In Storytelling, students use computer science to tell fun and interactive stories. Storytelling emphasizes creativity by encouraging club members to tell a unique story each day.
In Friends, students are encouraged to sign up with a friend or make a new friend in the club. Friends emphasizes teamwork by allowing club members to tell the story of how their friendship started and imagine a company together.
In Fashion & Design, students learn how computer science and technology are used in the fashion industry while building fashion-themed programs, like a fashion walk, a stylist tool, and a pattern maker.
In Art, students create animations, interactive artwork, photograph filters, and other exciting, artistic projects.
In Social Media, students create fun social media style applications and games while learning about the computer science concepts that enable these programs to work.
In Sports, students use computer science to simulate extreme sports, make their own fitness gadget commercial, and create commentary for a big sporting event.
In Music & Sound, students use the computer to play musical notes, create a music video, and build an interactive music display while learning how programming is used to create music.
In Game Design, students learn basic video game coding concepts by making different types of games, including racing, platform, launching, and more!
Students create fun and complex animated projects. This is an advanced curriculum, which means it teaches new concepts that are recommended for students who have already participated in at least two other CS First themes.
In this sample activity students animate an ocean wave to create a setting, then tell a story that takes place on the high seas.
In this sample activity students tell a story using the characters from Cartoon Network’s "The Amazing World of Gumball."
Be a designer and programmer – bring the Google logo to life using code.
In this video, you will program the androids to jump so they can get over each others’ heads when they duck.
First, program the blue android to jump, so it can get over its friend.
Click on the blue android.
In Scratch, jumping is the same as moving up.
Scratch sprites move on a coordinate plane.
Positive y coordinates stand for spots on the top half of the plane, so you can use them to make the sprite jump.
From the “motion” menu, drag out a “change y by” block.
Click on the code to test it.
The sprite moves up!
To make the sprite jump when the player presses the up key, go to the “events” menu, drag out a “when key pressed” block, and place it above of the “change y by” block.
But now the sprite only goes up!
To fix this,drag the android back down to the ground.
To make the android go back down automatically, drag out another “change y by” block, and connect it to the first one.
On a coordinate plane, positive y coordinates are on the top, while negative ones are on the bottom.
So, changing “y” by a negative number will make the sprite go down.
. Type -10 in this block.
Click the up arrow.
It seems like nothing happens!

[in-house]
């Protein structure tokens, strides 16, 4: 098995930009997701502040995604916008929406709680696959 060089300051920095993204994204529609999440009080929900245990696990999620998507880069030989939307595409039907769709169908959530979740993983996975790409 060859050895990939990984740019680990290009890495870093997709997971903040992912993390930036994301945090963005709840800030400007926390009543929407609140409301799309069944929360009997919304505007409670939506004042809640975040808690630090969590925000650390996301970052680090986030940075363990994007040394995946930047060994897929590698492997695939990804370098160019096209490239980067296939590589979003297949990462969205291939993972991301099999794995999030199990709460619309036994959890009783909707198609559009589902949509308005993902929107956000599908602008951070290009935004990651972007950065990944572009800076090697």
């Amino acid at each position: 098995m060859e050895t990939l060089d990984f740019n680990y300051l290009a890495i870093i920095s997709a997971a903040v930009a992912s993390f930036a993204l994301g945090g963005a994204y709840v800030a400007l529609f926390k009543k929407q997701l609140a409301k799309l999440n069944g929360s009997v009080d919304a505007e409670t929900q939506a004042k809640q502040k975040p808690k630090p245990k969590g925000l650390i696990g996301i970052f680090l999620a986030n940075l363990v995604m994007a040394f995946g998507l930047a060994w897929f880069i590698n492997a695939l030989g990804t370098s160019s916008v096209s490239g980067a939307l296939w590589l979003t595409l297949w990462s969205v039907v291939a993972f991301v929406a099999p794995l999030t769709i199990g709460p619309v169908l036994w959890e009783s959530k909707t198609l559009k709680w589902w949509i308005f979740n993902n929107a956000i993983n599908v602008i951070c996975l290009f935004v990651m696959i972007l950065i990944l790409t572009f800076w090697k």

The code runs so quickly, you don’t have time to see the android jump up before it goes back down.
To fix this, make the android wait to go back down until the player is no longer pressing the up arrow.
From the “control” menu, place the “wait until” block between the “change y by” blocks.
There’s a space here just like in a conditional block.
The boolean condition the block will wait for is that the player is not touching the up arrow.
From the “operators” menu, place a “not” block inside the “wait until” block.
From the “sensing” menu, place a “key pressed” block inside the “not” block.
Click on the dropdown, and select “up arrow.”
Test the code by clicking on the up arrow.
the blue android will jump.
It will wait until the up arrow key is not pressed, then it will go back down.
Next, make the blue android duck, so the red android can jump over it.
This code is the reverse of the jumping code.
Right click on the jumping code, and select duplicate.
Then, change the keys.
From the dropdown menu in the event, change “up arrow” to “down arrow.”
Then, change the value in the first “change y by” block to a negative number, and change the second to a positive number.
This new code reads “when the down arrow key is pressed, move down, wait until the down arrow key is not pressed, then move up.”
Test it by clicking the down arrow.
Next, make the yellow android also jump and duck.
This code will be similar to the code you just wrote for the blue android.
Drag the code for jumping and ducking over the yellow android.
Click on the yellow android.
Change the up arrows to “w” and the down arrows to “s.”
Test the code.
The yellow android should duck when you press the “s” key and jump when you press the “w” key.
Tinker with the numbers in your code so the androids can jump over each other.
Maybe they need to jump higher or duck lower.
Computer scientists rarely get things to work exactly right on the first try.
They use courage and persistence as they tinker to get the best results.
Now, it's your turn!
Program the sprites to jump and duck using the “change y by,” “wait until,” “not,” and “key pressed” blocks.
Tinker with your code until one sprite can jump over the other sprite if it ducks.